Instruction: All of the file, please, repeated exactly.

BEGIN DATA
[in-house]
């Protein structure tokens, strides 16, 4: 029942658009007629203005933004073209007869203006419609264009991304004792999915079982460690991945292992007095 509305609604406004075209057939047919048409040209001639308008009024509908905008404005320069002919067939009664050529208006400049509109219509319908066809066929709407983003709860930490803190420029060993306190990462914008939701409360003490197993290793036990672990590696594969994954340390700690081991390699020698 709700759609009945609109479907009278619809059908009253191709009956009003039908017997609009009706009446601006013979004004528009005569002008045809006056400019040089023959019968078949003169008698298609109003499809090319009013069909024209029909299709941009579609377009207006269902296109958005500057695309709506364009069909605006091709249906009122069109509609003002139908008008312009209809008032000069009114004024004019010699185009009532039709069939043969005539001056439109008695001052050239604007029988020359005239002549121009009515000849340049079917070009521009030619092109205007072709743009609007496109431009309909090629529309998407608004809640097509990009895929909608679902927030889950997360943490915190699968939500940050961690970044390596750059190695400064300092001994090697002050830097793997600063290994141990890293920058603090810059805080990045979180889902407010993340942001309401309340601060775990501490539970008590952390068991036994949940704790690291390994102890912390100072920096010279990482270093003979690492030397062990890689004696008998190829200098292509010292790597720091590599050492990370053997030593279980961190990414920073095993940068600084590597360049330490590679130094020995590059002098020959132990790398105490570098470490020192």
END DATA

[in-house]
């Protein structure tokens, strides 16, 4: 029942658009007629203005933004073209007869203006419609264009991304004792999915079982460690991945292992007095 509305609604406004075209057939047919048409040209001639308008009024509908905008404005320069002919067939009664050529208006400049509109219509319908066809066929709407983003709860930490803190420029060993306190990462914008939701409360003490197993290793036990672990590696594969994954340390700690081991390699020698 709700759609009945609109479907009278619809059908009253191709009956009003039908017997609009009706009446601006013979004004528009005569002008045809006056400019040089023959019968078949003169008698298609109003499809090319009013069909024209029909299709941009579609377009207006269902296109958005500057695309709506364009069909605006091709249906009122069109509609003002139908008008312009209809008032000069009114004024004019010699185009009532039709069939043969005539001056439109008695001052050239604007029988020359005239002549121009009515000849340049079917070009521009030619092109205007072709743009609007496109431009309909090629529309998407608004809640097509990009895929909608679902927030889950997360943490915190699968939500940050961690970044390596750059190695400064300092001994090697002050830097793997600063290994141990890293920058603090810059805080990045979180889902407010993340942001309401309340601060775990501490539970008590952390068991036994949940704790690291390994102890912390100072920096010279990482270093003979690492030397062990890689004696008998190829200098292509010292790597720091590599050492990370053997030593279980961190990414920073095993940068600084590597360049330490590679130094020995590059002098020959132990790398105490570098470490020192």